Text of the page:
For the previous owners of these droids, they ceased to be useful sometime in the late 2010's, replaced by a newer more powerful phone. And that's just the way the world churns, but I can still use them. Tons of people are working on, or using, projects like Maemo Leste and PostmarketOS feel the same way. These devices still have value and worth, maybe because we all have cyberpunk dreams about carrying around an ultra powerful configurable Linux cyberdeck, or because we need to go down this route to escape the constant pressure of modern digital life. Regardless of the motivator, we're all putting what equates to electronic trash to good use. And for me in particular they're the most useful tech I've yet to use.

Rambling thoughts I know, I've been far too busy since the begging of this year, just pure chaos and stuff. But it really has been jam packed. I painted a boat for one of the small businesses we work with which was fun, and we've been exploring more of Maine (battery steele is worth a visit!). And really admist all of the living I've found that despite everything I've rambled about above my extremely minmally viable blog is preventing me from blogging! Having to hand write things, and rebuild containers, it's just too much when really I want to focus on writing these things and getting them out there. So a full blog redesign is on the horizon, keep an eye out. And if you happen to be a casatonian, pester me on the mailing list/irc to redesign this bloody thing so I can bring more content straight to your RSS reader!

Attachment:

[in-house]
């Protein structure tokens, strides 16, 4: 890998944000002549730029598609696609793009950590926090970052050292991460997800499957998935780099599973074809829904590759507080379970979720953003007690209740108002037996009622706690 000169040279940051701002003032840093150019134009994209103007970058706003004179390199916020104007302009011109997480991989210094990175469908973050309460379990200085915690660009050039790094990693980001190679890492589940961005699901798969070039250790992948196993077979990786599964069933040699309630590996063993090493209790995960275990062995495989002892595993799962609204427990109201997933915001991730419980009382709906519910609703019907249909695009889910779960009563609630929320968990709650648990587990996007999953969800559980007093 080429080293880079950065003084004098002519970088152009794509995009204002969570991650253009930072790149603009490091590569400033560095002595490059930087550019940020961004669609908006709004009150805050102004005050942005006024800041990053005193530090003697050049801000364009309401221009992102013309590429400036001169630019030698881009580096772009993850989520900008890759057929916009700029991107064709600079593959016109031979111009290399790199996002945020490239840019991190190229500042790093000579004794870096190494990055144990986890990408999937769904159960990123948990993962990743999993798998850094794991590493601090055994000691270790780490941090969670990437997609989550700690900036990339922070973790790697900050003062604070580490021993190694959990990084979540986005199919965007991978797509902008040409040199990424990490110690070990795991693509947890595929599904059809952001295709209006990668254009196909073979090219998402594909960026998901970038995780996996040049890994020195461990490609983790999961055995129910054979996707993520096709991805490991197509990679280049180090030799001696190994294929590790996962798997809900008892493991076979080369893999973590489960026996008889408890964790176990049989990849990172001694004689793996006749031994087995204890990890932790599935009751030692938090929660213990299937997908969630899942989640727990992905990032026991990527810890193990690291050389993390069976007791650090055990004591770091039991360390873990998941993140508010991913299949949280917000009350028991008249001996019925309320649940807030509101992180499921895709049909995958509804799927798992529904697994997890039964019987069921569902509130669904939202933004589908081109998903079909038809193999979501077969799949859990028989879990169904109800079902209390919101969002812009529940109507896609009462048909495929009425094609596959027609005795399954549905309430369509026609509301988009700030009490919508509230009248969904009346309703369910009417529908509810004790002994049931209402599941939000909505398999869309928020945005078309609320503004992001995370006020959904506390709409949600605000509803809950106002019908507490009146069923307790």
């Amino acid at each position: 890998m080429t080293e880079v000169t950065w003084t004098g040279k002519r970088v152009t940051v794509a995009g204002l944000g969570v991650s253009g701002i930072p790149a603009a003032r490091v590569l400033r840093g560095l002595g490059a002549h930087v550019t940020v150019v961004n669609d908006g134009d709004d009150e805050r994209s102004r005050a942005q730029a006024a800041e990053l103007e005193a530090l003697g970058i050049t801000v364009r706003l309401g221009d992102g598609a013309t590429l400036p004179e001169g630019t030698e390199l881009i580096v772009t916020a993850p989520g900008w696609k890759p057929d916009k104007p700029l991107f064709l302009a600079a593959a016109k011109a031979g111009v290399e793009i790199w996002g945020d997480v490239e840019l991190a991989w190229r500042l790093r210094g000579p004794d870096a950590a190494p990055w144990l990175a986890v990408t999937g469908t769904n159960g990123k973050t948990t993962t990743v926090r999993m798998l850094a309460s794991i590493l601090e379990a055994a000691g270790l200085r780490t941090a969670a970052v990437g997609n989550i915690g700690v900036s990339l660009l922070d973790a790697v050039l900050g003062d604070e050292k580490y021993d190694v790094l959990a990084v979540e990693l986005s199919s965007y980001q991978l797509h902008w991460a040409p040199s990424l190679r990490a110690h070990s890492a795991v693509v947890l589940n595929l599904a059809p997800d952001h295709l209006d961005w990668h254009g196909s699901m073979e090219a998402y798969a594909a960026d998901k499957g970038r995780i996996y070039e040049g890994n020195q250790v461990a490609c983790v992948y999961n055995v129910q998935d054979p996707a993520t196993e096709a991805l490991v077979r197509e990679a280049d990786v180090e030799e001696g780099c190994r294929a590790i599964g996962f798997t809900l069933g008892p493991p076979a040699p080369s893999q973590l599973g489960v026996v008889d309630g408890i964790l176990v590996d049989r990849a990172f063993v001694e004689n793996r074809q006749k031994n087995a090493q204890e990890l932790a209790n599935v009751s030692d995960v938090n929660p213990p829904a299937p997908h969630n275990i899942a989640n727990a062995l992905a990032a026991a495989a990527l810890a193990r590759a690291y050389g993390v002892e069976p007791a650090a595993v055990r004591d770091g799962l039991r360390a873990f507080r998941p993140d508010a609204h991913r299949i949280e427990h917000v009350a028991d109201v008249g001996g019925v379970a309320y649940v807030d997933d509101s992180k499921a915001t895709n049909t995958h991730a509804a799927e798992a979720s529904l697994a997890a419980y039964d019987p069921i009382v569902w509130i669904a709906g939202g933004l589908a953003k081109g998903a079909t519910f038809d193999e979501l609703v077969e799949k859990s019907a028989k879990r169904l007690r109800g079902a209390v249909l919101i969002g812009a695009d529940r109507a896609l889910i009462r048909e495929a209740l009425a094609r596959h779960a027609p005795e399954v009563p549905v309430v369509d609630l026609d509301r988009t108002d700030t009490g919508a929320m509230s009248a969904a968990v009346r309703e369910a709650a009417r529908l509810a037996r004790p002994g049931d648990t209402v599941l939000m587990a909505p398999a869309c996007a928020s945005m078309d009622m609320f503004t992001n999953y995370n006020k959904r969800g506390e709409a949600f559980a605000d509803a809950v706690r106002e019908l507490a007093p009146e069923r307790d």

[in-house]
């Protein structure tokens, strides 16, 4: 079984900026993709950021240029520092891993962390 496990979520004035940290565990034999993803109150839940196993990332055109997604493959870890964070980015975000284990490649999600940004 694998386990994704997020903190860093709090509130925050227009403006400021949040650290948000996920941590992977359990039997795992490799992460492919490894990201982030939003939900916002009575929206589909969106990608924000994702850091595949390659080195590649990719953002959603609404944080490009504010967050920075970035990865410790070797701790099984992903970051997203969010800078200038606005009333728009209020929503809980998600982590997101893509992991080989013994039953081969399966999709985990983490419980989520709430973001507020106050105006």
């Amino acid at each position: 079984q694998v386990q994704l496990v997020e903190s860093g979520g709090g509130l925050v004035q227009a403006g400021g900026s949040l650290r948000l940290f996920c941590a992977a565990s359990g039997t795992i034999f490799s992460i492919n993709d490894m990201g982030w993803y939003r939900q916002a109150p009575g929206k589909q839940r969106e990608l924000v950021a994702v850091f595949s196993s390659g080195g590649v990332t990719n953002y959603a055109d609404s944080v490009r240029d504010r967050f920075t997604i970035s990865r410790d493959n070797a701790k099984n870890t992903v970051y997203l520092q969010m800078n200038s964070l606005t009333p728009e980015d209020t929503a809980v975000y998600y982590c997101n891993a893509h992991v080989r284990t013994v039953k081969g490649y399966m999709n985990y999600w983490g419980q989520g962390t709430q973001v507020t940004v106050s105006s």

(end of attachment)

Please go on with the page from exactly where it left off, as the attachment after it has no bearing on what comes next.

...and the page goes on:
(defparameter *Will_Sinatra* '((Age . 31) (Occupation . DevOps Engineer) (FOSS-Dev . true) (Locale . Maine) (Languages . ("Lisp" "Fennel" "Lua" "Go" "Nim")) (Certs . ("LFCS"))))

"Very little indeed is needed to live a happy life." - Aurelius